Turkey Excrement

Turkey poop is interesting because it’s one of the only species you can visually tell if a female or male turkey was the culprit. Male turkeys pass feces that are slightly J-shaped, whereas the females are more of an amorphous design. Both types of scat are ¾ inches in diameter and have white caps on the end because of the high uric acid levels.

Even though turkeys aren’t necessarily considered big game, their size puts them right on the border between big and small game classifications. If you find a bunch of feathers around some blobby or J-shaped turds at the base of a tree, you may have located a roost site.

Coyote Scat

Predators can be challenging to hunt, and it’s essential to identify the scat when you want to know how to hunt coyotes. The feces of a coyote, a virulent predator in some areas of the country, is similar to a dog’s but can have a ropey appearance with a tapered end.

The scat will be dark in the wintertime, sometimes with bone fragments and the fur of small animals, and the ropey appearance will be more pronounced due to the fur in the scat. The poop will be lighter and possibly more colorful in the summer due to the berries and other plant matter that coyotes consume as omnivores.

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Bobcat Droppings

Varying in diameter from ½ to 1 inch, bobcat scat is segmented and tubular, about three to five inches in length. These medium-sized felines are omnivorous and eat grass and berries, as well as small creatures. They also have very efficient digestive systems, so their scat won’t compress when you step on it.

Like many felines, bobcats tend to scrape a hole to poop in before covering it up. They also tend to, like coyotes, poop at crucial trail intersections so they both hide their scat but do so in the most obvious of places.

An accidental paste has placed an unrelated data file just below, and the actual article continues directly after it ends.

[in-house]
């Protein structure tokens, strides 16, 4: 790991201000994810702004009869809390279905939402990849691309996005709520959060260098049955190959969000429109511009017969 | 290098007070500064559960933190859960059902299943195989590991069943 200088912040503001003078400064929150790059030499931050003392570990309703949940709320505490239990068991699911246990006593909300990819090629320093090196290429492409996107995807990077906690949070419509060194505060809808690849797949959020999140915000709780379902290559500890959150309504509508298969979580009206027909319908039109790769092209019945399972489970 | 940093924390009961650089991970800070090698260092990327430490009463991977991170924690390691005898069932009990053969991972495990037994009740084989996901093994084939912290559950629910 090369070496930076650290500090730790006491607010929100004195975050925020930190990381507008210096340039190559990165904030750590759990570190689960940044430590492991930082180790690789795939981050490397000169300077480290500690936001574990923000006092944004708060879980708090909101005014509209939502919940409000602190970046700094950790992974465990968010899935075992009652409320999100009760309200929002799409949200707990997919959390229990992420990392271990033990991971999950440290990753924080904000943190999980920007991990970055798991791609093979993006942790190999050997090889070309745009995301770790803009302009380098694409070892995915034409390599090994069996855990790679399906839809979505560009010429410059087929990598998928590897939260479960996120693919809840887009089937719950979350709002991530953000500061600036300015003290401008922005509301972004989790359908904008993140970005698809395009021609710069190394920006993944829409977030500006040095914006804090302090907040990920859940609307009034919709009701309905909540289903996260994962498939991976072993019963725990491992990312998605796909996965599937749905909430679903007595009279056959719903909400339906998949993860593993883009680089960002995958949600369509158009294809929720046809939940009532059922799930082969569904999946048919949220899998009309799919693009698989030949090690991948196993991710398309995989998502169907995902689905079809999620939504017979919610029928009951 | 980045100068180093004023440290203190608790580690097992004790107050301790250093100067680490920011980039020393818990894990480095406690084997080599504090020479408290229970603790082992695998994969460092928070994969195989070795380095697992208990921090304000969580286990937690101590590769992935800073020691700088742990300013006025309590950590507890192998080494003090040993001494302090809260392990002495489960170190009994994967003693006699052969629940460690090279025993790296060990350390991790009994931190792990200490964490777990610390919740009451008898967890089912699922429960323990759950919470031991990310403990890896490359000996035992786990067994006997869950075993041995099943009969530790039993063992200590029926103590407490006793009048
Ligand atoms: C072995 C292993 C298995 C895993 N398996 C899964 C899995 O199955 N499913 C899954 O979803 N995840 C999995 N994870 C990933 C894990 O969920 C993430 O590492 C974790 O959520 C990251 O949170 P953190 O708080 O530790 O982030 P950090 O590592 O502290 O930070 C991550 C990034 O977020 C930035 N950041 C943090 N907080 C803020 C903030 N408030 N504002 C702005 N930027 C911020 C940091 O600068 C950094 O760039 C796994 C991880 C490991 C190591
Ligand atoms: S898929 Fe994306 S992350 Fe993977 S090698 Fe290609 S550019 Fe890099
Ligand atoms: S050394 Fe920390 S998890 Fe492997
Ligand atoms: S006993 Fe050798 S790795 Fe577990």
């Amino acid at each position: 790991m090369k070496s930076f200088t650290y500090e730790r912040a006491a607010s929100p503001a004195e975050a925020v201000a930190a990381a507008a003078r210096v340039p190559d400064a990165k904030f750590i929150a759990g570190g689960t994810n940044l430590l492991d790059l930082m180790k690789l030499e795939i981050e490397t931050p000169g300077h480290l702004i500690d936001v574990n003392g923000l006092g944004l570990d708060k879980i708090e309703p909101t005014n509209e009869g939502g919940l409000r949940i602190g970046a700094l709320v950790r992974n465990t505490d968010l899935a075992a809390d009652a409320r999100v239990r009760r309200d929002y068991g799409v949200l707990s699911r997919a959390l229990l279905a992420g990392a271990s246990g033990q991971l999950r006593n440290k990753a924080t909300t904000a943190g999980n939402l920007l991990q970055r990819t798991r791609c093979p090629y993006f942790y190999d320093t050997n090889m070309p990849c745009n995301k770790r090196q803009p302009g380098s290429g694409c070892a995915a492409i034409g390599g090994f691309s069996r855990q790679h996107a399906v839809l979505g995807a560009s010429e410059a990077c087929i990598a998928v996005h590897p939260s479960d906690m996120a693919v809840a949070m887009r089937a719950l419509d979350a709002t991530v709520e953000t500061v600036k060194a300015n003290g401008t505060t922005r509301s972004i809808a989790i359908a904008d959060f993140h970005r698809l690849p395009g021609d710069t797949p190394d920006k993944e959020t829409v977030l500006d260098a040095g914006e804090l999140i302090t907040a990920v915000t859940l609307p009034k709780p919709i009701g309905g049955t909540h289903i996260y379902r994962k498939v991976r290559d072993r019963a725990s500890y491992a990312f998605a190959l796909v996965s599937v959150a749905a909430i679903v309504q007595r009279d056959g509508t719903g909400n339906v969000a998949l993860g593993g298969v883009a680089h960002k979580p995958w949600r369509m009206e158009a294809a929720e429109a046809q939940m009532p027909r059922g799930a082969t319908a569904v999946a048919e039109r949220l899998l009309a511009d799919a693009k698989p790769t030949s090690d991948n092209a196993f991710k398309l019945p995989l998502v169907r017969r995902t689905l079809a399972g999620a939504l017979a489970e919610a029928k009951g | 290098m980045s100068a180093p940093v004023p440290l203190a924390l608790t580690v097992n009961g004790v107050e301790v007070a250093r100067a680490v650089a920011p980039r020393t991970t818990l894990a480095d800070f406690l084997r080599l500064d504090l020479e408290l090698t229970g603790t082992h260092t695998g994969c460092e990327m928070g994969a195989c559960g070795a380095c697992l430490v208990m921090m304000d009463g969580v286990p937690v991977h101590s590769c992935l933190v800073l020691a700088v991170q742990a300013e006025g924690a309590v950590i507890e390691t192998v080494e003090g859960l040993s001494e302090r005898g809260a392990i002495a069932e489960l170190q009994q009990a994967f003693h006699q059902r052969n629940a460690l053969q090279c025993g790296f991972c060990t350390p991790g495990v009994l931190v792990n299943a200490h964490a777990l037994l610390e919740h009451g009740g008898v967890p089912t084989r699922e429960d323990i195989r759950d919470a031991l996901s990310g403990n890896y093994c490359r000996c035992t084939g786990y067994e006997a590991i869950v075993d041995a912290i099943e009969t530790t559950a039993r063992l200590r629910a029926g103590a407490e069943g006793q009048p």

Moose Poop

Much like any large ungulate, moose poop will be drier and harder in the wintertime and much looser in the summertime when they have more moisture in their diet.

In the summer, moose on a moisture-rich diet produce piles that resemble grizzly bear patties. Wildlife authorities often have to field panicked calls about bears roaming residents’ properties when the homeowners spot moose droppings on their lawns.

moose poop

Know Scat Types to Increase Your Chances of a Successful Hunt

Knowing what your prey’s scat looks like is as important as knowing their daily habits. Often, an animal’s dropping can give you an excellent idea of where they’ve been and when they will return.

As a hunter, you want to use every resource to its best advantage. Understanding what different animals’ scat looks like gives you an edge and may even lead you to a lucrative feeding or bedding area. Before your next adventure, gear up at Mossy Oak to make sure that when the crucial moment comes, you’ll be ready to bag your trophy.

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Ethan Smith is a seasoned marine veteran, professional blogger, witty and edgy writer, and an avid hunter. He spent a great deal of his childhood years around the Apache-Sitgreaves National Forest in Arizona. Watching active hunters practise their craft initiated him into the world of hunting and rubrics of outdoor life. He also honed his writing skills by sharing his outdoor experiences with fellow schoolmates through their high school’s magazine. Further along the way, the US Marine Corps got wind of his excellent combination of skills and sought to put them into good use by employing him as a combat correspondent. He now shares his income from this prestigious job with his wife and one kid. Read more >>